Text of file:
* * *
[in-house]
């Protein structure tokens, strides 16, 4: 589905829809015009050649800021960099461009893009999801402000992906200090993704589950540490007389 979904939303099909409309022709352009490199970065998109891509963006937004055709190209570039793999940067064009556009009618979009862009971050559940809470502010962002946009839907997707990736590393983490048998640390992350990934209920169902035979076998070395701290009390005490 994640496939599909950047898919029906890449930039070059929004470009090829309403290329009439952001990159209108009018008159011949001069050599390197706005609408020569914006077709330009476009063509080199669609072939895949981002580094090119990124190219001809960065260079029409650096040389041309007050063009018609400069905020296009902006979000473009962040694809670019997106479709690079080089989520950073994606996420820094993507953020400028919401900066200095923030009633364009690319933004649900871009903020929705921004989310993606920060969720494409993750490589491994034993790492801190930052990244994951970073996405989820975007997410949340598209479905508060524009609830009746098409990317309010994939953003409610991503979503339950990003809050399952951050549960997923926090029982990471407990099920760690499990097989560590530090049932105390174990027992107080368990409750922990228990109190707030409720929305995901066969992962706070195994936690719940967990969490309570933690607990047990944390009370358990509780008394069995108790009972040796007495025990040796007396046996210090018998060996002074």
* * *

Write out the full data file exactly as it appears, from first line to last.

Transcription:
[in-house]
């Protein structure tokens, strides 16, 4: 589905829809015009050649800021960099461009893009999801402000992906200090993704589950540490007389 979904939303099909409309022709352009490199970065998109891509963006937004055709190209570039793999940067064009556009009618979009862009971050559940809470502010962002946009839907997707990736590393983490048998640390992350990934209920169902035979076998070395701290009390005490 994640496939599909950047898919029906890449930039070059929004470009090829309403290329009439952001990159209108009018008159011949001069050599390197706005609408020569914006077709330009476009063509080199669609072939895949981002580094090119990124190219001809960065260079029409650096040389041309007050063009018609400069905020296009902006979000473009962040694809670019997106479709690079080089989520950073994606996420820094993507953020400028919401900066200095923030009633364009690319933004649900871009903020929705921004989310993606920060969720494409993750490589491994034993790492801190930052990244994951970073996405989820975007997410949340598209479905508060524009609830009746098409990317309010994939953003409610991503979503339950990003809050399952951050549960997923926090029982990471407990099920760690499990097989560590530090049932105390174990027992107080368990409750922990228990109190707030409720929305995901066969992962706070195994936690719940967990969490309570933690607990047990944390009370358990509780008394069995108790009972040796007495025990040796007396046996210090018998060996002074």